Sunday, September 07, 2008

Military Strategy in Iraq

Usually I am not a friend of the military or even of foreign missions that seek to establish our notion of democracy. However, I am a fan of military tactics in history and always read a lot of books about it. It is fascinating and horrible at the same time, horrible because of the vast losses of human lives and opportunity and fascinating because of the tactical component. It is a bit like chess but with dire consequences along the road.

Since I am a staunch opponent of the war in Iraq, this may come as a surprise, but I think the strategy employed by the US troops in their "Surge" in January 2008 will work and better the country.
However, I have advocated such a strategy from the beginning of the War on Terror in Iraq. Unlike the war against Saddam's Republican Guard, this conflict is one of assymmetrical information and the ancient idea of two armies battling each other is out-dated.
I am not sure why the strategic geniuses in the US Army didn't adopt such strategies earlier, perhaps the US army isn't prone to changes in strategy anymore (?!), because they yield higher results.

It wasn't the increase of troops that brought a change in Iraq and pacified many quarters of the country side. No, it was rather the change in strategy. Instead of employing a big peace keeping force in all parts of the country, which then was centrally controlled, they now use small strike teams (equivallently to the terrorist's idea of fighting). And it is obvious why they have so much better results:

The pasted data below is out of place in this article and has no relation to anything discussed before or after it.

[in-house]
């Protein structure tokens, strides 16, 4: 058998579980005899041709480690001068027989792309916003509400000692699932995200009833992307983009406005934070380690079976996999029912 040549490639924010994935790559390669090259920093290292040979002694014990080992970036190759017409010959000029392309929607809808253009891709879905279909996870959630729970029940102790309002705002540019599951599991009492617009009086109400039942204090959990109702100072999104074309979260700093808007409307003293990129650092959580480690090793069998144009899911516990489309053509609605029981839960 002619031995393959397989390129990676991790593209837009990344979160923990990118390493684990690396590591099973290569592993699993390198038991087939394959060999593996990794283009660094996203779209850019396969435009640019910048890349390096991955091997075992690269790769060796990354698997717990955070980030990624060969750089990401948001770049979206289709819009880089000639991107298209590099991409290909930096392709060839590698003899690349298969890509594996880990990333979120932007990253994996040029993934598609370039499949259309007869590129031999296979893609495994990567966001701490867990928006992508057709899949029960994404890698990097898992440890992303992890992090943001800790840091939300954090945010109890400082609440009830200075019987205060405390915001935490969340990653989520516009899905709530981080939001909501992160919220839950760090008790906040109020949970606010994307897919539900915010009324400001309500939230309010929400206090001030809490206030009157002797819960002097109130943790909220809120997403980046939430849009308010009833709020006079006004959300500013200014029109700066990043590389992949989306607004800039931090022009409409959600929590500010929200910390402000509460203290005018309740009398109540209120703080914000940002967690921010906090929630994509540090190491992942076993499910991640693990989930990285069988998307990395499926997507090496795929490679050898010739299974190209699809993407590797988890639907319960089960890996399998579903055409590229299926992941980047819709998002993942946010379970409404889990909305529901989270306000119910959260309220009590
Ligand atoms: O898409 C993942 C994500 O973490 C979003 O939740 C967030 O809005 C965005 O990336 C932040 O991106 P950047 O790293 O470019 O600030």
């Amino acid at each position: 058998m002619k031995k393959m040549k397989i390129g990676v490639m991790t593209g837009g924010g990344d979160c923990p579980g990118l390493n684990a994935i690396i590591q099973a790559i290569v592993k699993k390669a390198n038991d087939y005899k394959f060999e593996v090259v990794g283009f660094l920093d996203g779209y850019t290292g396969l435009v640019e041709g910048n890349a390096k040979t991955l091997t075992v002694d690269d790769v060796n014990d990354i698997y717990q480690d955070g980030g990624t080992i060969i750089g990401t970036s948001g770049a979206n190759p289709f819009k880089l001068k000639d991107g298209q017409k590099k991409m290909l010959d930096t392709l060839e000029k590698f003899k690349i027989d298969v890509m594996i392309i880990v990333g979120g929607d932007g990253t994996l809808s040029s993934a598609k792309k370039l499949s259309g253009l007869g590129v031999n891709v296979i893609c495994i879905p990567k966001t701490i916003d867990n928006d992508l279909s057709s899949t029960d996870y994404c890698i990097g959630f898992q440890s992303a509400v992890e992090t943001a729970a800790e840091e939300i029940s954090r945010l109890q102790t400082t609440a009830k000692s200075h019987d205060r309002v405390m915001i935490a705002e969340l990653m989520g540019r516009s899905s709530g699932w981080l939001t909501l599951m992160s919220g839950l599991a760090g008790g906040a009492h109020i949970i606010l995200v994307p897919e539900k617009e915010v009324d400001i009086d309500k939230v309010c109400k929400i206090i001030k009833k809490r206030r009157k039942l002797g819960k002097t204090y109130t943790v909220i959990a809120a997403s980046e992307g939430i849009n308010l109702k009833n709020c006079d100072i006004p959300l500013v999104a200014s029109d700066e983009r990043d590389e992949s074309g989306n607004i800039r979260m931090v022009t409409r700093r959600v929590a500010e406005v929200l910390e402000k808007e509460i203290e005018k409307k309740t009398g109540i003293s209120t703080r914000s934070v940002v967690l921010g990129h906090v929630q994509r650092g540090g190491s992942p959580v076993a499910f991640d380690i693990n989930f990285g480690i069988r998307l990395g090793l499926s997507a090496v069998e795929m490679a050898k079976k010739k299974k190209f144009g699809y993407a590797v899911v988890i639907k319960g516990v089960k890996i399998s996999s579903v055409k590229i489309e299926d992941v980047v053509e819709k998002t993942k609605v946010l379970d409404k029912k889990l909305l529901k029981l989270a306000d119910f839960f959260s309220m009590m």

a) They are small, that means communication and decision-making is much faster and more efficient without attrition.

b) They are localized that means they have easier access to local information that is not yet out-dated

c) They can integrated much faster and act coveredly in a matter of hours, unlike hughe warhosts that have a huge deployement time and arrive when all is said and done.

d) Small strike teams don't mean a loss in global strategy and control, but rather a horizontal hierachical integration rather than the standard vertical integration of command lines.
It offers more independence for the local team captains to solve situations on the spot and to find the best possible resolution while still generally backing the decision-making.
Of course, the amount of feedback is an essential function of this strategy.

All in all, the results prove that against terrorist cells this strategy is far more effective. The only thing I don't understand is why I have come to those conclusions years before the US army employed them? Is decision-making a problem in the US army? Had the troops to be secifically trained for these tactics? Were the logistics a bottle-neck for this kind of strategy? Were there doubts on the highest level about the success of the strategy? Were there additional factors that denied a sudden implementation of these strategies (f.e. special needs in specific regions that disallowed the regrouping and redressing of units?)?

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